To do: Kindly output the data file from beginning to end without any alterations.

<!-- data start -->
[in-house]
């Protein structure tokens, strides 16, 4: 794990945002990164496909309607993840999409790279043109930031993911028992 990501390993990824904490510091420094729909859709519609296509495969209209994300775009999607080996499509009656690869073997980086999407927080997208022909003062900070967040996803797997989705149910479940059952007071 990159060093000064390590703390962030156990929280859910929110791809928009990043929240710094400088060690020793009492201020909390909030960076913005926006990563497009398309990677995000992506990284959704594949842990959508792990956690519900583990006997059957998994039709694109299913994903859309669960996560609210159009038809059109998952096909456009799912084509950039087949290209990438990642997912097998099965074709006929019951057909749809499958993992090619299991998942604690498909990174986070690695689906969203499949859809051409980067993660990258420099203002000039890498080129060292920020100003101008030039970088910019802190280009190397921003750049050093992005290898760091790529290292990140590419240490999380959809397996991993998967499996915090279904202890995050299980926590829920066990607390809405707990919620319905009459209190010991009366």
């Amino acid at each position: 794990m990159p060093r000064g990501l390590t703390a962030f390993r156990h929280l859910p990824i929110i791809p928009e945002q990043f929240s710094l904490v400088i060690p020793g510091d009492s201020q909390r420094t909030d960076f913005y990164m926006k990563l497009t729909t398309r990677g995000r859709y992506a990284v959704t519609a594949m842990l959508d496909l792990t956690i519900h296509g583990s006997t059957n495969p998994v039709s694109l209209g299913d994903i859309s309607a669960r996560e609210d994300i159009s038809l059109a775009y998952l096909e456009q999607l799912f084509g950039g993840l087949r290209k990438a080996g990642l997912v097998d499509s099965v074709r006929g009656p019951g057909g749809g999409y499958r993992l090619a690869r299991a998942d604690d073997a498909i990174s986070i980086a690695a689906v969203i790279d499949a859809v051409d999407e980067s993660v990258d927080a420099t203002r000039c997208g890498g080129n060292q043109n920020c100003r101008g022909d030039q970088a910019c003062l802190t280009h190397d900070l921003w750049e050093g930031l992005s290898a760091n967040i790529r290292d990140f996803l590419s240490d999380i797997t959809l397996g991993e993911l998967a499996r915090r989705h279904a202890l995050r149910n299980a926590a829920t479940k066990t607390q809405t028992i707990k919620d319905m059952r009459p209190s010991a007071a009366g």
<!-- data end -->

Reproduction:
[in-house]
């Protein structure tokens, strides 16, 4: 794990945002990164496909309607993840999409790279043109930031993911028992 990501390993990824904490510091420094729909859709519609296509495969209209994300775009999607080996499509009656690869073997980086999407927080997208022909003062900070967040996803797997989705149910479940059952007071 990159060093000064390590703390962030156990929280859910929110791809928009990043929240710094400088060690020793009492201020909390909030960076913005926006990563497009398309990677995000992506990284959704594949842990959508792990956690519900583990006997059957998994039709694109299913994903859309669960996560609210159009038809059109998952096909456009799912084509950039087949290209990438990642997912097998099965074709006929019951057909749809499958993992090619299991998942604690498909990174986070690695689906969203499949859809051409980067993660990258420099203002000039890498080129060292920020100003101008030039970088910019802190280009190397921003750049050093992005290898760091790529290292990140590419240490999380959809397996991993998967499996915090279904202890995050299980926590829920066990607390809405707990919620319905009459209190010991009366």
């Amino acid at each position: 794990m990159p060093r000064g990501l390590t703390a962030f390993r156990h929280l859910p990824i929110i791809p928009e945002q990043f929240s710094l904490v400088i060690p020793g510091d009492s201020q909390r420094t909030d960076f913005y990164m926006k990563l497009t729909t398309r990677g995000r859709y992506a990284v959704t519609a594949m842990l959508d496909l792990t956690i519900h296509g583990s006997t059957n495969p998994v039709s694109l209209g299913d994903i859309s309607a669960r996560e609210d994300i159009s038809l059109a775009y998952l096909e456009q999607l799912f084509g950039g993840l087949r290209k990438a080996g990642l997912v097998d499509s099965v074709r006929g009656p019951g057909g749809g999409y499958r993992l090619a690869r299991a998942d604690d073997a498909i990174s986070i980086a690695a689906v969203i790279d499949a859809v051409d999407e980067s993660v990258d927080a420099t203002r000039c997208g890498g080129n060292q043109n920020c100003r101008g022909d030039q970088a910019c003062l802190t280009h190397d900070l921003w750049e050093g930031l992005s290898a760091n967040i790529r290292d990140f996803l590419s240490d999380i797997t959809l397996g991993e993911l998967a499996r915090r989705h279904a202890l995050r149910n299980a926590a829920t479940k066990t607390q809405t028992i707990k919620d319905m059952r009459p209190s010991a007071a009366g």